The other day I received a message from a parent who recently lost their child to cancer, asking for a referral to someone who could help the family deal with their grief, and it got me thinking….
What word do we have to use for a parent who has lost their child?
A wife who loses a husband is called a widow; a husband who loses a wife is called a widower. A child who loses his parents is called an orphan. There is no word for a parent who loses a child. That is how awful the loss is
‘Widow’ comes from the Sanskrit for ‘empty’; ‘Orphan’ from Greek, ‘without parents’.
Lady Bird Johnson wanted no part of the word “widow” — a Sanskrit word that meant “empty” when her husband President Lyndon Johnson died. She was not empty, she asserted. She was grieving. But at least she had a word to resist.
There is NO WORD in the English language for a parent who has lost his/her child!
We refer to the parents of children who have “gained their angel wings” as “Bereaved Parents” – “Bereaved” by the way, means ‘to be torn apart,’ or ‘to have special needs.’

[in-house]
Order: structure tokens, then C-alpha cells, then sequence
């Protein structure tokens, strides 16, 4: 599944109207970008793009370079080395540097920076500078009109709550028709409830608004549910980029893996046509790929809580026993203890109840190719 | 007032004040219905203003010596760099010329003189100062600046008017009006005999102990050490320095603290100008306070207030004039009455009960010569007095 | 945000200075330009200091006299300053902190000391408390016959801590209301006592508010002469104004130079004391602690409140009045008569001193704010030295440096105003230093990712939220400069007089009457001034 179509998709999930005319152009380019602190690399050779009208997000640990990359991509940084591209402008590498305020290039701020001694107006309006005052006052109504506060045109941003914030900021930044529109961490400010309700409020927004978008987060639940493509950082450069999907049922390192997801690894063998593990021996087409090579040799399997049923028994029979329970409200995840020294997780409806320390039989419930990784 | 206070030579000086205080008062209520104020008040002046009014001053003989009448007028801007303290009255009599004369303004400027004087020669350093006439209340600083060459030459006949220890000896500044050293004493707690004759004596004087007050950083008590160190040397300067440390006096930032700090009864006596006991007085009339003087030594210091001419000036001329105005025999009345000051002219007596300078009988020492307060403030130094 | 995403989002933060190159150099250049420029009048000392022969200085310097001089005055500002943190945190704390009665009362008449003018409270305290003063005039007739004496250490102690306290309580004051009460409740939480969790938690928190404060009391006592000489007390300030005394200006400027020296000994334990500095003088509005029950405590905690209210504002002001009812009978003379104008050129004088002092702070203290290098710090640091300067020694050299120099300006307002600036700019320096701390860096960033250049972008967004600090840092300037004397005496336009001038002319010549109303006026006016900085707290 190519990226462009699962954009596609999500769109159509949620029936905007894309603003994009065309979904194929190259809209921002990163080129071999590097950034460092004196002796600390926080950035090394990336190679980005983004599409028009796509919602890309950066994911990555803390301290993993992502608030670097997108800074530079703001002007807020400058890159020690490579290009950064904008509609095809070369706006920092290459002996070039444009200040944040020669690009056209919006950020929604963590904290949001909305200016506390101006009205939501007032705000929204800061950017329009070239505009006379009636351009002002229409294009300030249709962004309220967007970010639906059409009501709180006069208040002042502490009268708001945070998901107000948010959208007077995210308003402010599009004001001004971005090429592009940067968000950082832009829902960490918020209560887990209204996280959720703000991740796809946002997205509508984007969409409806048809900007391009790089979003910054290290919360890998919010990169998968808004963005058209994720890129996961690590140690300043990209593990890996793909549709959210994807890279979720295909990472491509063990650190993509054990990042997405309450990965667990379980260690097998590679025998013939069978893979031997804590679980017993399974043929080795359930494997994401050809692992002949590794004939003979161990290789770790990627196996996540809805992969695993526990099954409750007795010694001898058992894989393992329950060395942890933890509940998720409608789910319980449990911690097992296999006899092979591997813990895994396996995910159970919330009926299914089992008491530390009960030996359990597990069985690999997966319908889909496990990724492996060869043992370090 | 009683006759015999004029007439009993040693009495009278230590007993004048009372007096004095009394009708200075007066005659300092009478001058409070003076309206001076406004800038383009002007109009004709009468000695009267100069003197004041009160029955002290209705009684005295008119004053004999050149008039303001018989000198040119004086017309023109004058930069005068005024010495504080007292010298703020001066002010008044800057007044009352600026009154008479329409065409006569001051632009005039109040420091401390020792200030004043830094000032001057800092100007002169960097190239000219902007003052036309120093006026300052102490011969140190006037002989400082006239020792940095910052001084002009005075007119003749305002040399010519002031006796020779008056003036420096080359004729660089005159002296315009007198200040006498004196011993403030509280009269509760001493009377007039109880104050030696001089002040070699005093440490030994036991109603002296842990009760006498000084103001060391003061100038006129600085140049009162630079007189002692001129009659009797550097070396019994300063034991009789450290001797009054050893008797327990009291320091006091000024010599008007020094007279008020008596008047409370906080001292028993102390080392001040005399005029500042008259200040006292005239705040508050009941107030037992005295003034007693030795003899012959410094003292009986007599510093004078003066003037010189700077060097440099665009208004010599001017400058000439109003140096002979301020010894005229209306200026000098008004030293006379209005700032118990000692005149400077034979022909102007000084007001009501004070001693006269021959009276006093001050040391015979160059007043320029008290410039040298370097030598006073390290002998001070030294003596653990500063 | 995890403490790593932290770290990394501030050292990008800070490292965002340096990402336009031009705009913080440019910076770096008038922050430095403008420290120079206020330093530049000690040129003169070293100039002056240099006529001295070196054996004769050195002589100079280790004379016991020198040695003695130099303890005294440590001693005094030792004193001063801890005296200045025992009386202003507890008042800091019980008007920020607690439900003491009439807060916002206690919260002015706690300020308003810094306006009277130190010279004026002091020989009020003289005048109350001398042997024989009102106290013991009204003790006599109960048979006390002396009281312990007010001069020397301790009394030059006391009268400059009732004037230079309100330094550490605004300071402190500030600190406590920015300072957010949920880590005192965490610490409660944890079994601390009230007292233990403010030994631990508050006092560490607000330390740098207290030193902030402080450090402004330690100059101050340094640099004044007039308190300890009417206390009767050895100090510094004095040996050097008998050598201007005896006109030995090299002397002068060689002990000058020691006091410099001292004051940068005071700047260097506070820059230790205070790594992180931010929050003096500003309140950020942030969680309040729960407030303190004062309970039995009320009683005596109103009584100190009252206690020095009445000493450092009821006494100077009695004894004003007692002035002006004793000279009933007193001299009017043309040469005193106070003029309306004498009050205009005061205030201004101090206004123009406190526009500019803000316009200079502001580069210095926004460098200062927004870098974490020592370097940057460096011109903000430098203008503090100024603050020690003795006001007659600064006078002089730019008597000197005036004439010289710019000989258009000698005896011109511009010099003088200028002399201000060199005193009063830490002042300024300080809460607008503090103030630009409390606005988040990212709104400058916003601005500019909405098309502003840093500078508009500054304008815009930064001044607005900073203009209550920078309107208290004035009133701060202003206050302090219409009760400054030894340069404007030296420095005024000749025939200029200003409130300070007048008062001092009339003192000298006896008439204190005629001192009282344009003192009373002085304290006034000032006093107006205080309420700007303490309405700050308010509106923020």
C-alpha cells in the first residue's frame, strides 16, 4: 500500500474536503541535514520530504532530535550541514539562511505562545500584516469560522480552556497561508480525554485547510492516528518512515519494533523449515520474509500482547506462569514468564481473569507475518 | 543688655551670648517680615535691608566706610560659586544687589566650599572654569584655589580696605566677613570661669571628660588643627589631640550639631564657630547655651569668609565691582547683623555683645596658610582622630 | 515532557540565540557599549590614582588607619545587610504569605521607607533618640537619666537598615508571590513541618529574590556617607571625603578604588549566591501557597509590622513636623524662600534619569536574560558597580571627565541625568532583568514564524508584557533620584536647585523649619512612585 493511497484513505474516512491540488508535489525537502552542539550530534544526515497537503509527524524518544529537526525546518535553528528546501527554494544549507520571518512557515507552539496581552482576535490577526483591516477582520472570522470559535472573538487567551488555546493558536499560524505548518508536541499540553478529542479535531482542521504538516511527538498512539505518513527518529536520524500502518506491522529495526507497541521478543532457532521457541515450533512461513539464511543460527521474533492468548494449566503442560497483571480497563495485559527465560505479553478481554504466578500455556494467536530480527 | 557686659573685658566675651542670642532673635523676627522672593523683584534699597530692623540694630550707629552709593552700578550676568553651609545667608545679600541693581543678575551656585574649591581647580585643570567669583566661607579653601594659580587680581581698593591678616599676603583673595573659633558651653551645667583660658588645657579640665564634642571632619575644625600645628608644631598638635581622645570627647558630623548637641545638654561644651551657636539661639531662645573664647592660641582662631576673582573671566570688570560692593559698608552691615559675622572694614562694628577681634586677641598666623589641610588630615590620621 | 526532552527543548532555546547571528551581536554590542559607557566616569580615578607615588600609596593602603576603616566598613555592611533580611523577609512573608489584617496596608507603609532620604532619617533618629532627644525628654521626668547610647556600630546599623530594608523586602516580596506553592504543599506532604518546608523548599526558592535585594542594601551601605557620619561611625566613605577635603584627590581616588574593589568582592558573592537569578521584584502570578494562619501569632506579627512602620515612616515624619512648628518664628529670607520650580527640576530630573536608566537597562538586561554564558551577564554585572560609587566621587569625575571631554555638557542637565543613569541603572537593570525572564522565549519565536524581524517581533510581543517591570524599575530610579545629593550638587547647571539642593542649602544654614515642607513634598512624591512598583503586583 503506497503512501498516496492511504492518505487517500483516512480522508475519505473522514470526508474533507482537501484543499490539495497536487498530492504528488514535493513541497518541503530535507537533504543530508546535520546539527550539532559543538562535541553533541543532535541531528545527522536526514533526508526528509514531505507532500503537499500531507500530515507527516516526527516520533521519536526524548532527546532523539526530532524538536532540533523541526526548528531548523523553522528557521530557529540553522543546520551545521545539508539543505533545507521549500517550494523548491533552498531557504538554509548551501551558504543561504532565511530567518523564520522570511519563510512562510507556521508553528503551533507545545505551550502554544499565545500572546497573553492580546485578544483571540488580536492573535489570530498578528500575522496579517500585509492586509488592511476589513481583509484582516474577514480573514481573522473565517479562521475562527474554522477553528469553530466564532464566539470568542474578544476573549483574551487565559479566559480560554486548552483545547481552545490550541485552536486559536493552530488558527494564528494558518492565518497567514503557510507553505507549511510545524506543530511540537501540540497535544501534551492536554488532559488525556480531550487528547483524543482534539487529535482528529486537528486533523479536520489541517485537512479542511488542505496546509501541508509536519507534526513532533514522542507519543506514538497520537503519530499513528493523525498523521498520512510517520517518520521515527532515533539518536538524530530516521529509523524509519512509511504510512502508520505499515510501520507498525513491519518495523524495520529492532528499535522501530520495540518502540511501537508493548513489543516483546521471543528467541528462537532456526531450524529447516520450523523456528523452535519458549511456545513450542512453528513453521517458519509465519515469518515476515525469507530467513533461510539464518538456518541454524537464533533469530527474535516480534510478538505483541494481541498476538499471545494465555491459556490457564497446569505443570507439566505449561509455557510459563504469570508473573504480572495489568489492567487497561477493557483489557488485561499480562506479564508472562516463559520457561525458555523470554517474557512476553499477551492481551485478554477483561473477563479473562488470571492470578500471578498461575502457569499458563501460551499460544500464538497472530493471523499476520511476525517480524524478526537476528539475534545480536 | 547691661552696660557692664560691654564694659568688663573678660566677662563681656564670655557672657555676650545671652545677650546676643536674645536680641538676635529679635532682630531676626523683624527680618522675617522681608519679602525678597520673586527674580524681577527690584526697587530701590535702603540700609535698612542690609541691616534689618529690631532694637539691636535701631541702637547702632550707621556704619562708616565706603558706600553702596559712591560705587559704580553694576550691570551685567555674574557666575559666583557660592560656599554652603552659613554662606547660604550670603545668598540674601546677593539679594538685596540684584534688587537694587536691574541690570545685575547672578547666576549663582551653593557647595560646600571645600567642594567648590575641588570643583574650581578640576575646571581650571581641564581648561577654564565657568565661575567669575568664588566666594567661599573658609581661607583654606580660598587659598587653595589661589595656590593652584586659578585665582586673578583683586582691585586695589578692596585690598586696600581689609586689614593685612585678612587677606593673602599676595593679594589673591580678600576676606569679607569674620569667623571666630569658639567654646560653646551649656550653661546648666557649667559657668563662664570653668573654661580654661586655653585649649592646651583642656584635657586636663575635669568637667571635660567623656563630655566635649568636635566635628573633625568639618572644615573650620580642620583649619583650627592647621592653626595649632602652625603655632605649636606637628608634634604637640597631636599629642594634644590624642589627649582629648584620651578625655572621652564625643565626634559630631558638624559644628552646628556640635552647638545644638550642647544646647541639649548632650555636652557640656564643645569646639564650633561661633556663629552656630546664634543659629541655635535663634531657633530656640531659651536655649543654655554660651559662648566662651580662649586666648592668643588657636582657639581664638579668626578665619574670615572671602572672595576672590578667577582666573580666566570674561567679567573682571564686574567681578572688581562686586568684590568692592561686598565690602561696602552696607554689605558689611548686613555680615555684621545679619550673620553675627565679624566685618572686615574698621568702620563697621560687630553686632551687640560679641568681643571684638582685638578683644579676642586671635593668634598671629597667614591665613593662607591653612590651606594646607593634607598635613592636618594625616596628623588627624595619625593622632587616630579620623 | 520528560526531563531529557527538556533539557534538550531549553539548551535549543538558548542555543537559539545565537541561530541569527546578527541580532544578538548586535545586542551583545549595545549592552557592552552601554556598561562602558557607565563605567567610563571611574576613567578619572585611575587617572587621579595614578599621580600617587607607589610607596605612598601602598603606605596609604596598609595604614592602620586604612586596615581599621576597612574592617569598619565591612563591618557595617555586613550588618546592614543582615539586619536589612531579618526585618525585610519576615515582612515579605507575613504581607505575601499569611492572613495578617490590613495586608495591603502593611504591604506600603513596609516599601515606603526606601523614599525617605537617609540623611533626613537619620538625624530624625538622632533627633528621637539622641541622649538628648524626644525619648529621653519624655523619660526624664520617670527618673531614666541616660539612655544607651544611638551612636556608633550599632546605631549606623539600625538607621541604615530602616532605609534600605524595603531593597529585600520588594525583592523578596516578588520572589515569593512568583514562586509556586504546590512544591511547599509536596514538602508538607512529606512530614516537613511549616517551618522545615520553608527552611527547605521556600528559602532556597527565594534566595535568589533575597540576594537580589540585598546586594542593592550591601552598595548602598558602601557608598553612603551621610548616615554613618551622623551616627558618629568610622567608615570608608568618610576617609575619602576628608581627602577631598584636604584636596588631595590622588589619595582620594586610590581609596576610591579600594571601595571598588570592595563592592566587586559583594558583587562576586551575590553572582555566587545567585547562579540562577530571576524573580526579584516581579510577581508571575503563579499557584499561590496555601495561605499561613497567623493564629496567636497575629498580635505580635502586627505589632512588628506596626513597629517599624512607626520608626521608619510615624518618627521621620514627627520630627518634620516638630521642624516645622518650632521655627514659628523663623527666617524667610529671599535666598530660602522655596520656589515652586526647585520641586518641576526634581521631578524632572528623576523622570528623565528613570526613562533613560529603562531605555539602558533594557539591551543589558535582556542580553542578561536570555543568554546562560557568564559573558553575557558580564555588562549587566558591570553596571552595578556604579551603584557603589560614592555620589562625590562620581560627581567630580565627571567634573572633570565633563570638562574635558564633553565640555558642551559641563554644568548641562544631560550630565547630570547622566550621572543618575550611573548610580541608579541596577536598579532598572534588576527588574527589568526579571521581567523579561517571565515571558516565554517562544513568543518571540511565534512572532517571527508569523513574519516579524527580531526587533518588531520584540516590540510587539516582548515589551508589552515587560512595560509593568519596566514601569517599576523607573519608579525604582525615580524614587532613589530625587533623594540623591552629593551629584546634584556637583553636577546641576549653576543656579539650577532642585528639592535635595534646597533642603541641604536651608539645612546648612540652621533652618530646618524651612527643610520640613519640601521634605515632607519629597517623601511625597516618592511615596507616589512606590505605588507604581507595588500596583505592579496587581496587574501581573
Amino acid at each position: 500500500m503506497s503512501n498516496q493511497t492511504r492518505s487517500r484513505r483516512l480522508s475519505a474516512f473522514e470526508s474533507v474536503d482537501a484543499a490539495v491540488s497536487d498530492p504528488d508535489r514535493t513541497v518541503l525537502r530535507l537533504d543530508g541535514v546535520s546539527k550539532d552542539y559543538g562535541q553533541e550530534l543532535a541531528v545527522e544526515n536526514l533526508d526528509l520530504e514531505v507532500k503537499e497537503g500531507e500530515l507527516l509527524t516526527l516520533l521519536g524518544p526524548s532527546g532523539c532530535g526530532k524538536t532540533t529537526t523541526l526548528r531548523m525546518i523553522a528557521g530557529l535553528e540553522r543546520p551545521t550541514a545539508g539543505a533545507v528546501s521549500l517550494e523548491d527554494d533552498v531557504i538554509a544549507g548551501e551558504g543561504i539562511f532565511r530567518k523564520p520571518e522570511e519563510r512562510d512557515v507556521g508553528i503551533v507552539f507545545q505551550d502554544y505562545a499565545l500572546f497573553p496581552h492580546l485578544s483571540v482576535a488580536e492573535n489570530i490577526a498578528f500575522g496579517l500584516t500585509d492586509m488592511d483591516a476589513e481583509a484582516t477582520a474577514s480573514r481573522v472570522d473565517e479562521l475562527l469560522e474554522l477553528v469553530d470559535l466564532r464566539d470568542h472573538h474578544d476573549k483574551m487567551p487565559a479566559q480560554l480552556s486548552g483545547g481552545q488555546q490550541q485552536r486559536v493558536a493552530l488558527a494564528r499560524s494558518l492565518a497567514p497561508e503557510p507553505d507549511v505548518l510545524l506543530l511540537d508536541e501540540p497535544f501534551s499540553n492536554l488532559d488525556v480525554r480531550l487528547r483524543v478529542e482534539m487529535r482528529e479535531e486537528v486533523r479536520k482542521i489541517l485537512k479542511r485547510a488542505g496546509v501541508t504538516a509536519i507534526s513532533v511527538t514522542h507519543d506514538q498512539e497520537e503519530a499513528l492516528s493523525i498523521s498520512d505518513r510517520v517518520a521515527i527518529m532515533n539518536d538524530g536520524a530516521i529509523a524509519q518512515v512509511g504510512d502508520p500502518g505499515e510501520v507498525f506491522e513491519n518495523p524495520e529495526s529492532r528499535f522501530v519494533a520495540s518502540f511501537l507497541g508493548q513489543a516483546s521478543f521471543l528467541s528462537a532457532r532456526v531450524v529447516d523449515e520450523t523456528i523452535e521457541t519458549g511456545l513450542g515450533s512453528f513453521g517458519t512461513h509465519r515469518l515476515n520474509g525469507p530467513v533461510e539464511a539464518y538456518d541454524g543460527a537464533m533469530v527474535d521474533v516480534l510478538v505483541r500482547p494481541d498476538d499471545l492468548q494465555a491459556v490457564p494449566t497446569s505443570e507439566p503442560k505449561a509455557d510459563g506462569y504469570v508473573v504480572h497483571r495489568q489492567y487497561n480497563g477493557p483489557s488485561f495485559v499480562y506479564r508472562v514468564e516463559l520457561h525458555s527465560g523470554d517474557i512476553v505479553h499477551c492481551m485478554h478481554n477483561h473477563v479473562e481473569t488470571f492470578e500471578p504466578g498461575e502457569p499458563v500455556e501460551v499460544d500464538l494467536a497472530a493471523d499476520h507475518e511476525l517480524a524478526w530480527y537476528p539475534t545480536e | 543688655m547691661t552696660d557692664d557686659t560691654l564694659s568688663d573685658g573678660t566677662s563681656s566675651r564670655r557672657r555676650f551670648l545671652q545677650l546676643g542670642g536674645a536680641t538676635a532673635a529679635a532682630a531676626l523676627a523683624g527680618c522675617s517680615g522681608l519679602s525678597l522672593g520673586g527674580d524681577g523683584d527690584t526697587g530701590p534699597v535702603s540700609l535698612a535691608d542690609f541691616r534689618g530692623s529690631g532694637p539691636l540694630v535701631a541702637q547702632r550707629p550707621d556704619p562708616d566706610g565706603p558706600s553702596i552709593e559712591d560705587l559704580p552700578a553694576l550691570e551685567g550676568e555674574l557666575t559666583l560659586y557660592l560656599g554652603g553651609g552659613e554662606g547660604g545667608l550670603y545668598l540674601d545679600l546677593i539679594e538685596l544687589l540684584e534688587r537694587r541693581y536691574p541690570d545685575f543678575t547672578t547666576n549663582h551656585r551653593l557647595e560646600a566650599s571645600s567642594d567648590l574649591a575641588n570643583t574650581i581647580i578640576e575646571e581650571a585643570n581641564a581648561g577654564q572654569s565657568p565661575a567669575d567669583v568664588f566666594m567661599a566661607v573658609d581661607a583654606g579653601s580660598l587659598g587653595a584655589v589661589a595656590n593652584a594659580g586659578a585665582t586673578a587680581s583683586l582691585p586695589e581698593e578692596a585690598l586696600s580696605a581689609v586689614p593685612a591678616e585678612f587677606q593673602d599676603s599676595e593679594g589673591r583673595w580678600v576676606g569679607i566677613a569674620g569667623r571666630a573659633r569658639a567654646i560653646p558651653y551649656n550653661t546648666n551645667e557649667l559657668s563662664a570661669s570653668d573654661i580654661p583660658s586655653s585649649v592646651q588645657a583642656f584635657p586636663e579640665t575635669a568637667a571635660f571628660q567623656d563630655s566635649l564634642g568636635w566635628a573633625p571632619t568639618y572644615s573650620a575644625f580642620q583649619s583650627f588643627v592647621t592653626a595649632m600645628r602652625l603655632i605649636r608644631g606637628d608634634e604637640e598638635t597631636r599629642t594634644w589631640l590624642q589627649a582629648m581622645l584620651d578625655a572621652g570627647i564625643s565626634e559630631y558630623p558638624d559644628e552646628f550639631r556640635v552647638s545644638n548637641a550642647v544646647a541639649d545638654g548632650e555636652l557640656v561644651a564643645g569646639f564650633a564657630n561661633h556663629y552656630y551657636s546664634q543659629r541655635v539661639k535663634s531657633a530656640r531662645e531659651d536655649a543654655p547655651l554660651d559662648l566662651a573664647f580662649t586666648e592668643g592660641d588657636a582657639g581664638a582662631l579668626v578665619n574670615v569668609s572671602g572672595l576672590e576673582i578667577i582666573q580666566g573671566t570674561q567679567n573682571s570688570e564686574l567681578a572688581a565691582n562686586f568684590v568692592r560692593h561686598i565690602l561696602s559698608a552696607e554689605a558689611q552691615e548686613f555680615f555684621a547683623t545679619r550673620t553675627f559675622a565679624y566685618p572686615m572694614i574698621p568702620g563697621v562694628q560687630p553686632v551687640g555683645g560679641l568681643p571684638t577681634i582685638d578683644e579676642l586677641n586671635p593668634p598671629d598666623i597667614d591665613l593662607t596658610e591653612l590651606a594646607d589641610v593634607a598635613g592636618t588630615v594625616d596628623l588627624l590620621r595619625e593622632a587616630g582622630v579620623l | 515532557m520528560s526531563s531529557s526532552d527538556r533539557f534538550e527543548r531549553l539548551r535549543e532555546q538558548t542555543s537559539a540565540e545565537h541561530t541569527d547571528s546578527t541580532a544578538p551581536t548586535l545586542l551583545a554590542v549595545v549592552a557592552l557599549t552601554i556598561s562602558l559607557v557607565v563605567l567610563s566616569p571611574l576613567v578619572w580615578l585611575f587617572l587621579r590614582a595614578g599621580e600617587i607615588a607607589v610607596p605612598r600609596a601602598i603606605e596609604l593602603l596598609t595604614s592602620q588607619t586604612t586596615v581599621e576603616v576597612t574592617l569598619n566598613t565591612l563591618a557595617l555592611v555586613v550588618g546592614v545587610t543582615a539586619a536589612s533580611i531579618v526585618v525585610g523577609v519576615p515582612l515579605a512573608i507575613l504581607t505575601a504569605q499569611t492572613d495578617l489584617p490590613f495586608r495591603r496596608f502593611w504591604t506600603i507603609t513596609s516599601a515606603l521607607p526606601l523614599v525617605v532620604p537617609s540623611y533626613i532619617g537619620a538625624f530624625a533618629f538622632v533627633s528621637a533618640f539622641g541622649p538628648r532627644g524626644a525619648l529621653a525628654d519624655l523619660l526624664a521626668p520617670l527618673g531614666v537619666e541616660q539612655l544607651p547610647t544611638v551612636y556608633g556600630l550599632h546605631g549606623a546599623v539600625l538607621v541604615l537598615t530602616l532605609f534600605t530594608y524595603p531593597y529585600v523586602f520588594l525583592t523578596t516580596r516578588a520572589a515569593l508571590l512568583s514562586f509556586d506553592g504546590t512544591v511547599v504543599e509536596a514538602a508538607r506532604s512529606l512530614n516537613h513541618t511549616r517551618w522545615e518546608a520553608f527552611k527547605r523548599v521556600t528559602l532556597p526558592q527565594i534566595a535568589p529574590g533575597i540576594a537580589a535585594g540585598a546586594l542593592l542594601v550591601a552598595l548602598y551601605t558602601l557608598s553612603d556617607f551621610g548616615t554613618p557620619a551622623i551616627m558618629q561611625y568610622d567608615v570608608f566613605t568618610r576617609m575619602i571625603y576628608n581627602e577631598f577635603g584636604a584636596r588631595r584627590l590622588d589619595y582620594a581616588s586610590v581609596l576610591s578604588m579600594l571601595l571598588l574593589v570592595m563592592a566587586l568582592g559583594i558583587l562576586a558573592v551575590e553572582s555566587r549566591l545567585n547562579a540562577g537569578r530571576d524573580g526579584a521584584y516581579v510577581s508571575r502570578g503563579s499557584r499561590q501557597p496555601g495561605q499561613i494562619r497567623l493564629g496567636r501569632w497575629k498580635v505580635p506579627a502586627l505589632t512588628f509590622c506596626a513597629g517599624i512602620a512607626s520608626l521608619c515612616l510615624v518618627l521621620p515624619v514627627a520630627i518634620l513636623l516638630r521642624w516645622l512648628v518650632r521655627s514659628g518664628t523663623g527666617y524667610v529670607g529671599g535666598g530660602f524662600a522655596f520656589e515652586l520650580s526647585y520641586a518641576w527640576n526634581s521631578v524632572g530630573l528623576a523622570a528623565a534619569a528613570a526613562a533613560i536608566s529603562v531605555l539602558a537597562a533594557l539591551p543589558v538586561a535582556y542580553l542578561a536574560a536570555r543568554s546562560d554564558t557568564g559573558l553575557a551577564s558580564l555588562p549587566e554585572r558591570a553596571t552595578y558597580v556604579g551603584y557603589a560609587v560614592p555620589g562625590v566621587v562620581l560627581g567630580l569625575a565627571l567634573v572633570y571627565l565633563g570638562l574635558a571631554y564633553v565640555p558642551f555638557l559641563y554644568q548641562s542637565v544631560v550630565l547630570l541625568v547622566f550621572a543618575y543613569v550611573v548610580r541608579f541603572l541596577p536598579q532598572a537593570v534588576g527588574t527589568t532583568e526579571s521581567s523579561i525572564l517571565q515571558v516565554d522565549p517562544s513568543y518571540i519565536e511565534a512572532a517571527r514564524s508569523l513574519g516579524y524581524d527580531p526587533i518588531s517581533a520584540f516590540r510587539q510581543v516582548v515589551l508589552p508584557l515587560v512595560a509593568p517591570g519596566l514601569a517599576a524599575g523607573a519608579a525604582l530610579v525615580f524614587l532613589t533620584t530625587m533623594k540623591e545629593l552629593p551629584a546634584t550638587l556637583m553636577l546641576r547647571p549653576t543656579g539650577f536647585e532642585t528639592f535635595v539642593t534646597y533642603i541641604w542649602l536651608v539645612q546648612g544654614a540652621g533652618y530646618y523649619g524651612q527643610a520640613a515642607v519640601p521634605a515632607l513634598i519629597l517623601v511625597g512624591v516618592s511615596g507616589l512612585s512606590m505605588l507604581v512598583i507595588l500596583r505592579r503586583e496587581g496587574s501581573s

Parents whose children die before them experience an inverted natural order of things – mothers and fathers have to deal with the business of burying – which should be the labour of grown children, not parents.
There is a Chinese saying that the grey haired should not bury the black haired. Of course not – it is an offense to the order of things!
This brings us to another Sanskrit word, Vilomah, which literally means “against a natural order” – which is exactly what a child dying before their parents is – against the natural order of things!!
Perhaps there is no word in the English language for parents who have lost a child exactly because a parent should never lose a child! Another reason is that whether one had multiple children and is still raising them or it was their only child that they tragically lost, they are still a parent.
When a child loses a parent, they are not treated as if they never had a parent and are no longer anyone’s child. The same goes for parents. If one loses a child, one does not stop being a parent, as if one’s child never existed at all.
Parents who have lost a child all belong to a club to which nobody should belong and to which nobody wants to belong – and sometimes when a parent loses a child they feel like they have lost their identity – they have been “vilomahed.”